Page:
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Opportunities for Data-driven Procurement: From Scrappy to Elegant and All Points In Between

By April 7, 2022No Comments

In a recent podcast interview focused on experiential procurement, Philip Ideson asked Tim Jones, former Vice President of Business Operations at Epic Games and former Director of Procurement at Google, a thought-provoking and potentially controversial question:

Should procurement care about the supplier experience?

We all know that having great data is the key to procurement insight and impact, but sometimes the challenge is knowing where to start.

Should you go ‘all in’ and implement an end-to-end tech solution or would a bit of scrappy data analysis be a good place to start?

What’s the best route to a data-driven approach?

That was the topic of discussion at a recent AoP Executive Roundtable, which we hosted with our friends from Suplari. Whilst the journey to data-driven is different depending on the industry and context that executives are in, a number of themes emerged.

  1. Take action now

Making the transition from managing everything on spreadsheets to full centralized tech enablement isn’t going to happen overnight. Find ways you can be data-driven by presenting what you have even if it’s a bit scrappy.

The advice was to focus on categories where the stakeholders you’re working with are spending money. Examples shared included indirect categories like travel and consultancy. Remember, even if the data isn’t perfect it’s something you can use to start a data-driven conversation.  

  1. Involve finance

There was unanimous agreement that not working with colleagues from finance is a surefire recipe for disaster.  “In the past, finance snickered behind our backs as our data quality was so limited,” one participant reported. If that’s the case, procurement definitely has work to do.

One strategy proposed that would help to involve finance more is ensuring procurement’s spend data can be easily mapped to the coding structure used by finance. Take action to avoid them always having to ask questions about the data.

And whilst this feels like more work for us to do, the encouraging outcome reported during the roundtable was that engagement with finance helped to elevate procurement’s influence with the business.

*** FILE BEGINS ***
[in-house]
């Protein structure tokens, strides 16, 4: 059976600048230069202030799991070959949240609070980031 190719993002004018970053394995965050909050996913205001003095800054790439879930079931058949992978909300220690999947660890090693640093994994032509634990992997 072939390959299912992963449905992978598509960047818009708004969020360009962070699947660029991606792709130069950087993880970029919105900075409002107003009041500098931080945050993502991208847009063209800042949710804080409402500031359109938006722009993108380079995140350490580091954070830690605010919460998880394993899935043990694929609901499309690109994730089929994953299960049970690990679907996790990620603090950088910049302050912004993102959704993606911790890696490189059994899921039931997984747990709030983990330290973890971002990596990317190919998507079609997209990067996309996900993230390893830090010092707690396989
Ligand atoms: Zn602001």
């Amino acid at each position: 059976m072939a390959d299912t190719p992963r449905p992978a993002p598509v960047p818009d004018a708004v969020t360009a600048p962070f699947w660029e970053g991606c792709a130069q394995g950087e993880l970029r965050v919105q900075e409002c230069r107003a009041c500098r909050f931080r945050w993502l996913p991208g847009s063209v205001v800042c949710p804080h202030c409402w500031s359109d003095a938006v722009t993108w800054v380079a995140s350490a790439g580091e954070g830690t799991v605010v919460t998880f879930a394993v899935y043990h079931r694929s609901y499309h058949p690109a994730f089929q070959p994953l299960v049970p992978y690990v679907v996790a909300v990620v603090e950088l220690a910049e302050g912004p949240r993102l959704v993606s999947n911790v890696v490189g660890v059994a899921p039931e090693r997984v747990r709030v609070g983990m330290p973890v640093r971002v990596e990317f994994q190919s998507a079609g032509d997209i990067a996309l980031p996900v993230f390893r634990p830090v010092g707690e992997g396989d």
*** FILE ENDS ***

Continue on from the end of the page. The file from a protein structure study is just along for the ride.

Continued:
1. Use data to ward off the maverick

Even if you are a long way off from an end-to-end solution being implemented, there’s plenty that procurement can do to embrace a data-driven approach. To tackle off-contract spend, try using a basic data analytics tool to present the data in a different way.

Becoming more data-driven can be the first step to increasing the visibility into maverick spend and other missed opportunities for savings. Identifying outliers and starting conversations were the positive results that executives reported from this approach.

  1. There will always be challenges

Being data-driven won’t be without its challenges and our roundtable participants had a few to share.

Number one is securing the resources to invest in digital solutions even when there’s a clear business case and documented ROI.

And even when investment is approved, the procurement team’s digital capabilities and capacity to implement that solution may be limited. It’s important to factor the ability to deliver into your plans as you move forward.

  1. Be prepared for hard work

For some topics, particularly sustainability or risk, data needs to be updated on a regular basis. Some procurement teams facilitating a data-driven approach update metrics manually to provide the information that the business needs.

The bad news is that this is very labor intensive. The good news is that executives report that the hard work is providing the business case for a tech solution. The importance of being data-driven in these topics areas remains high.

Being data-driven is fast becoming a must-have rather than a nice-to-have for procurement, and elegant solutions are emerging in the digital space for teams to use.

It’s important to make a start even if investment for new tech isn’t immediately forthcoming – there’s lots of potential to move from scrappy to elegant with a bit of imagination, a few basic tools, and some hard work.

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